If you’ve never been to a particular holiday destination, such as parts of Alaska, it’s worthwhile taking some time to read through whatever you can find from guides produced by local article writers. Alaska meets the standard of an area in which the problem of green tourism and hospitality deserves attention. There are lots of reasons why people are considering Alaskan road trips.

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Going To Alaska



An alternate feature piece got my attention then I realized it should be re-shared. The thing that seems to get noticed are stories that consist of the topics readers care about. We hope it is viewed as perfectly okay to advocate the following spot on think piece about issues to contemplate for visitors checking out an Alaskan holiday.

Anchorage Assembly to consider ordinance banning conversion therapy

was written by Lex Treinen, Alaska Public Media – Anchorage , 2020-07-28 18:34:55

be sure to visit their website, source link is at the end of the article

An Alaska Pride flag. The image is based on a double-faced eagle design from Alaska before Russian contact. (Creative Commons photo by Mel Green)

The Anchorage Assembly will hear an ordinance Tuesday that would ban a controversial practice of conversion therapy for minors. 

The ordinance would prohibit licensed medical professionals from therapy designed to change minors’ sexual orientation or gender identity. 

One of the sponsors, assemblyman Chris Constant, says that what are called “reparative” or “conversion” therapies have been shown to be ineffective. They can also cause increases in suicide rates and mental health problems.  

“All of the professional counseling disciplines, including psychiatrists,  psychologists, social workers, professional counselors all say ‘don’t do this practice, it is harmful,’” he said. 

Constant says he has heard of conversion therapies happening in Anchorage but until the assembly received a letter from a local practitioner, he wasn’t sure who was doing it. That person was Dr. Art Mathias who is the founder of Wellspring Ministries. Mathias, who is not licensed by the state of Alaska because he says it would prevent him from doing his type of Biblical-based counseling, says that the ordinance is written too broadly.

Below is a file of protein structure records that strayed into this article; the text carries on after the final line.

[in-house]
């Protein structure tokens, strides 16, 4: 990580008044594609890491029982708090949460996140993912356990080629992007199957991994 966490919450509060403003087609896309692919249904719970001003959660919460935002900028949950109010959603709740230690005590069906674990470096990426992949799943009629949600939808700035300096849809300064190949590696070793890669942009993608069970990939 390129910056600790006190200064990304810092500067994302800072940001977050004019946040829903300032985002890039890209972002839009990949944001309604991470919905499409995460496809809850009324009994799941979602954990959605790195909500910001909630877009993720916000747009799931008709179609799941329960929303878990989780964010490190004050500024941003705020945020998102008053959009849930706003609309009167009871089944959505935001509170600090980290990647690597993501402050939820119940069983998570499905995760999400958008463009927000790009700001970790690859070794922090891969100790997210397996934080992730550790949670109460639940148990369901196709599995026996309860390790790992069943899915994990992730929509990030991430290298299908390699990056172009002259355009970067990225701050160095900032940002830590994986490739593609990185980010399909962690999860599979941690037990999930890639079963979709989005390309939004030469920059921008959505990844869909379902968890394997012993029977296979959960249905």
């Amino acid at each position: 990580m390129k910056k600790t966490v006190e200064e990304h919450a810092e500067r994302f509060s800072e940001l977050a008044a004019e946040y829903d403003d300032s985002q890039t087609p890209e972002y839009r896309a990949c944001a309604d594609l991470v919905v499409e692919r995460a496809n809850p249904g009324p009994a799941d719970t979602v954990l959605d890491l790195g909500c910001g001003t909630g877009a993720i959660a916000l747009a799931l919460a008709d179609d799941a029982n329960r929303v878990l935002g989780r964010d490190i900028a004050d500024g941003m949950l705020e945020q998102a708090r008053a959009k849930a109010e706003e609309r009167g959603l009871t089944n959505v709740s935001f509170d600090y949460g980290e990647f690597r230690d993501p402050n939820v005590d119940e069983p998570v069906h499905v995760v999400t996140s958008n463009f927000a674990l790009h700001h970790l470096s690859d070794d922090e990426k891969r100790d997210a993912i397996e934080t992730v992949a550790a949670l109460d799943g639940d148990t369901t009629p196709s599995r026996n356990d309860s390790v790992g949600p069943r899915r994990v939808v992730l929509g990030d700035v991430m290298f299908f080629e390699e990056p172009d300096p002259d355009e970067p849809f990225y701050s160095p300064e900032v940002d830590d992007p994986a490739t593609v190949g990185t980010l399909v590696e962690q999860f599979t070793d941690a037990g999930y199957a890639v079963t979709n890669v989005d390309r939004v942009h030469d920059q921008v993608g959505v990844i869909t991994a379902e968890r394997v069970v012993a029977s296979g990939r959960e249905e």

“It talks about licensed people, but it also talks about anybody that’s been professionally trained. It’s extremely poorly written — very vague, and probably purposely so,” he said. 

The ordinance does define the providers as anybody licensed for a variety of mental health services, though it doesn’t specify who provides that license. It also defines providers as “a person who performs counseling as part of the person’s professional training.” Constant said that he believes unlicensed practitioners are not regulated under the ordinance.

Mathias says that he believes that being gay is connected to childhood sexual abuse and epigenetic factors. He says that many clients he has seen have had their same-sex attractions stop once they learn to forgive their abusers. 

“‘Even Freud thought that it was always an abuse situation in their childhood that led people into these lifestyles,” he said. 

That view is rejected by major mental health authorities in the United States. The American Psychiatric Association, for example, took homosexuality off its list of disorders in the 70s, and says that conversion therapy is “unscientific” and can lead to increased suicidality, depression and anxiety.

Mathias is joined by other conservative Christian groups like the Anchorage Baptist Temple and Alaska Family Action in his opposition to the ordinance. 

Still, the ordinance as written allows for such therapies for individuals over 18 to seek out conversion therapists. Constant said that protecting children from psychological harm is the focus.